An Excellent Year
This photo of Yehia Mechref was taken in 2014, when the bioanalytical chemist became the first at Texas Tech University to receive a grant under the highly competitive Cancer Prevention and Research Institute of Texas' (CPRIT) Individual Investigator Program. Mechref used the three-year, $1.2 million CPRIT grant to study how certain sugar signatures on breast cancer cells might get them past the blood-brain barrier and allow them to metastasize in the brain. [TTU Archive Photo]
Yehia Mechref Named to NIH Study Section,
Becomes Horn Professor & Lands 2 NIH Grants
Story by Glenys Young
After Yehia Mechref became chairman of the Texas Tech University Department of Chemistry & Biochemistry on June 1, 2017, he kicked off his new role by overseeing a huge boom in the department's research funding. Over the course of that summer, eight faculty members received a total of $5.1 million in grants, including two awards worth more than $1.3 million by Mechref himself.
Apparently he didn't want to let his first year end any less impressively.
In February, Mechref received an invitation to become a standing member of a National Institutes of Health (NIH) study section, a group of nationally recognized scientists that makes recommendations on the scientific merits of proposals under consideration for NIH funding.
In March, he was awarded a Horn Professorship, the highest honor Texas Tech can bestow upon one of its faculty members.
In April, Mechref received the university's first NIH Shared Instrumentation Grant, thanks to a collaborative effort with the Texas Tech University Health Sciences Center (TTUHSC).
And in May, he received one of only three consortium grants from the NIH's National Cancer Institute for his new joint effort to find a predictor for liver cancer.
NIH Study Section
The NIH has more than 170 standing study sections, and scientists are appointed to them – according to their field of expertise – as either standing members who serve a four-year term or ad hoc members who fill in as needed.
"Usually, prominent scientists are invited to serve on study sections because funding agencies such as the NIH need people who are broad in their scientific knowledge," explained Mechref, who is also the director of the Texas Tech Center for Biotechnology & Genomics. "To be invited to be a standing member of a study section indicates you have scientific status."
Mechref already has served in an ad hoc capacity for years. He normally serves on 6-8 different study sections per year, and he's already done three this spring. Although he has been selected to serve as a standing member of the Enabling Bioanalytical and Imaging Technologies (EBIT) study section from July 1, 2018, through June 30, 2022, Mechref plans to serve on other panels as well. In fact, he is scheduled for one in September.
The EBIT study section reviews applications focused on the development and application of new bioanalytical tools and emerging techniques. Emphasis is on research that probes biological systems on a scale including molecular, cellular, tissue and small animal levels.
One of the benefits of being named a standing member of a study section is that scientists are allowed to submit their own proposals on a "continuous submission" basis. But Mechref said he already enjoys this benefit because of the number of times he serves each year as an ad hoc member.
Regardless, the benefits aren't why he does it.
"I'm NIH-funded, and I've been NIH-funded now for more than 10 years," he said. "The way I look at it, it's my duty to serve, pro bono, to make sure that scientifically meritorious applications are effectively evaluated. Moreover, serving on these study sections allows me the opportunity to know what the funding trends are and to relay that information to faculty across the Texas Tech campus."
Unlike other funding agencies, where reviewers are tasked with actually allocating funds, NIH study sections are composed of scientists who review proposals in their specific field, then rank the proposal based upon its scientific merits. A council is responsible for making the final funding decisions.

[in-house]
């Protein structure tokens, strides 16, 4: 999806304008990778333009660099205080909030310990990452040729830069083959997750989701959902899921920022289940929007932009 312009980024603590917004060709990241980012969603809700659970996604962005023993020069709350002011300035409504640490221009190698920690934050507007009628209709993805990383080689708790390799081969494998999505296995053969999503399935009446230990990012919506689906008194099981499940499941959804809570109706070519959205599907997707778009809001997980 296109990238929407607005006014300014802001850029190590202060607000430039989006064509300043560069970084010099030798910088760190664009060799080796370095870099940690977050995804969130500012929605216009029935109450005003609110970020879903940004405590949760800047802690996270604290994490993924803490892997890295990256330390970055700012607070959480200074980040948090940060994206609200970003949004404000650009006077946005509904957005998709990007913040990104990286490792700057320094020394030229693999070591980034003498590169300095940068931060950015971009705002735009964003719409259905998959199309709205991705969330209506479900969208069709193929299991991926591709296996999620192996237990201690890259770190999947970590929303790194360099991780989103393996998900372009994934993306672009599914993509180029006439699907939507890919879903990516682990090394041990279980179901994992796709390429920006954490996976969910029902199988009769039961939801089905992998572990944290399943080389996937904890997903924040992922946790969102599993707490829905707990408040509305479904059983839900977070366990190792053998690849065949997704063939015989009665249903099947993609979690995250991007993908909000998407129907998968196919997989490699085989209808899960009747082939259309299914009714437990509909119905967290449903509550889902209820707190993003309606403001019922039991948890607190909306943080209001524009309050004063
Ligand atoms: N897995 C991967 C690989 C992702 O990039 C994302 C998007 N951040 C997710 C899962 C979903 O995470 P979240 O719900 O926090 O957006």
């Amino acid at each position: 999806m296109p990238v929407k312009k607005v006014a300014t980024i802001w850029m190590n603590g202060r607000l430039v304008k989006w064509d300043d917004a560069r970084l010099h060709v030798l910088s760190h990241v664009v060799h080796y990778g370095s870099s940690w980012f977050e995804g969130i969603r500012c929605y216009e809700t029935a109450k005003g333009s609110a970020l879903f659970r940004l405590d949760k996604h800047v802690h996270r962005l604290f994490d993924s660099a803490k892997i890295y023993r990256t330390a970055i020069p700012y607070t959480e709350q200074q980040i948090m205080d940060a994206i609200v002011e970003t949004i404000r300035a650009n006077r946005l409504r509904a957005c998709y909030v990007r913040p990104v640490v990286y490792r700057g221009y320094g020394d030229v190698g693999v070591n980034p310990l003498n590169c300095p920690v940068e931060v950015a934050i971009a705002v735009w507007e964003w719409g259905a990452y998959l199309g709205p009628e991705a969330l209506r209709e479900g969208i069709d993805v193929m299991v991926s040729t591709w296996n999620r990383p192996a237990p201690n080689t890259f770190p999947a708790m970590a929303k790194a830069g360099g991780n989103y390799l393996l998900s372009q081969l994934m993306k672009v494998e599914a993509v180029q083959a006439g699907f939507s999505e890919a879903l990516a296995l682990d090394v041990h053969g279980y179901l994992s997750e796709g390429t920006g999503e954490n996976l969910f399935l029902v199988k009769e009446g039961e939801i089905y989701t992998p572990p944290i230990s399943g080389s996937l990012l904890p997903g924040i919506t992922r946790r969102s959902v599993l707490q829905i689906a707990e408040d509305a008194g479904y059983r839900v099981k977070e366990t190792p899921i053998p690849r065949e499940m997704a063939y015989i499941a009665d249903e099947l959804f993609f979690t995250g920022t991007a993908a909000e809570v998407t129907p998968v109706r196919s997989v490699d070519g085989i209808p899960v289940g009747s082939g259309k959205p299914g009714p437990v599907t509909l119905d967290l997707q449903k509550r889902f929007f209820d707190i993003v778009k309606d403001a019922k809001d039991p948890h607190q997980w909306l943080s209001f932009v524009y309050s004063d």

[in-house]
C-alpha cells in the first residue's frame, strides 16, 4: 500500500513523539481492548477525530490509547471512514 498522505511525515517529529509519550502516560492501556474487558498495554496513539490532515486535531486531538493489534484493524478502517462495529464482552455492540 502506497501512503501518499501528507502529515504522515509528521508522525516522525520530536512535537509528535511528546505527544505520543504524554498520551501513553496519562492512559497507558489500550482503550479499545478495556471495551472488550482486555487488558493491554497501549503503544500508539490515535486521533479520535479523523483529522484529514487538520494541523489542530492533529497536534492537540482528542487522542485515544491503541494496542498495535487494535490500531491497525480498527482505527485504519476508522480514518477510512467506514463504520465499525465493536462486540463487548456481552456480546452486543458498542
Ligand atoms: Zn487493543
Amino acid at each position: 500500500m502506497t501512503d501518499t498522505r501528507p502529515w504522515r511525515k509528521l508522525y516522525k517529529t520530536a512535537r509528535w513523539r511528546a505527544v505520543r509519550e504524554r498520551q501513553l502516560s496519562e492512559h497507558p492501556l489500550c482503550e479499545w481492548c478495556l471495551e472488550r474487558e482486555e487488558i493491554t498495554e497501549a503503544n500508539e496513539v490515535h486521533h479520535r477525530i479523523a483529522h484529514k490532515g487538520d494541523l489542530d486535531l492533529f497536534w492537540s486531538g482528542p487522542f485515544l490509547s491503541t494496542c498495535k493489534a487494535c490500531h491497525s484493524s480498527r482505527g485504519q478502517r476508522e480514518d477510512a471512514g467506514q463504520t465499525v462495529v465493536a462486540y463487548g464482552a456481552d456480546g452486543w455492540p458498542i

"The duty of the reviewers is to make sure the science being presented is game-changing science," Mechref said. "If we are, as a nation, to advance in technology, it's dependent upon the funding of cutting-edge, game-changer proposals. Many of the technologies we enjoy and take for granted are the result of funding from different funding agencies. In order to ensure this continues to happen, scientists have to serve."
On March 2, Mechref was awarded the university's highest faculty honor, designation as a Horn Professor, by the Texas Tech University System Board of Regents.
The recognition is bestowed upon a faculty member who has attained national and/or international recognition in the areas of research or other creative, scholarly achievement. The nomination process is highly tiered, with several steps that include critical scrutiny by an evaluation committee, letters of support by prominent experts in the same field as the nominee, dossiers demonstrating immense publication and scholarly service and final ratification by the Board of Regents.
Mechref, the 89th Horn Professor since the title's creation in 1967, now joins ranks with the likes of Alton Wade, a geology professor who worked extensively in Antarctic exploration; Elo J. Urbanovsky, a professor of park administration and landscape architecture whose name was later given to Texas Tech's Urbanovsky Park after his work with First Lady Claudia Alta "Lady Bird" Johnson on her famous beautification projects; and Kishor Mehta, a professor of civil engineering and member of the National Academy of Inventors, whose work after the 1970 Lubbock tornado transformed the Fujita Scale into the Enhanced Fujita Scale and led to the development of what is today the National Wind Institute.
"It's an honor that I'm humbled to receive," he said. "To be among those who have already received this honor, and to do it in such a short period of time, is something very special to me.
"In August, I will have been here eight years. It's been a fast track with lots of things happening. If somebody asked me back in 2010 if I would be this successful at Texas Tech, I would have said, 'I know I'm going to be successful, but how successful and at what rate?' I would have said, 'I don't know.'"
Mechref says one reason for his success is that he works in the highly specialized areas of glycomics and proteomics, which are simultaneously challenging and rewarding.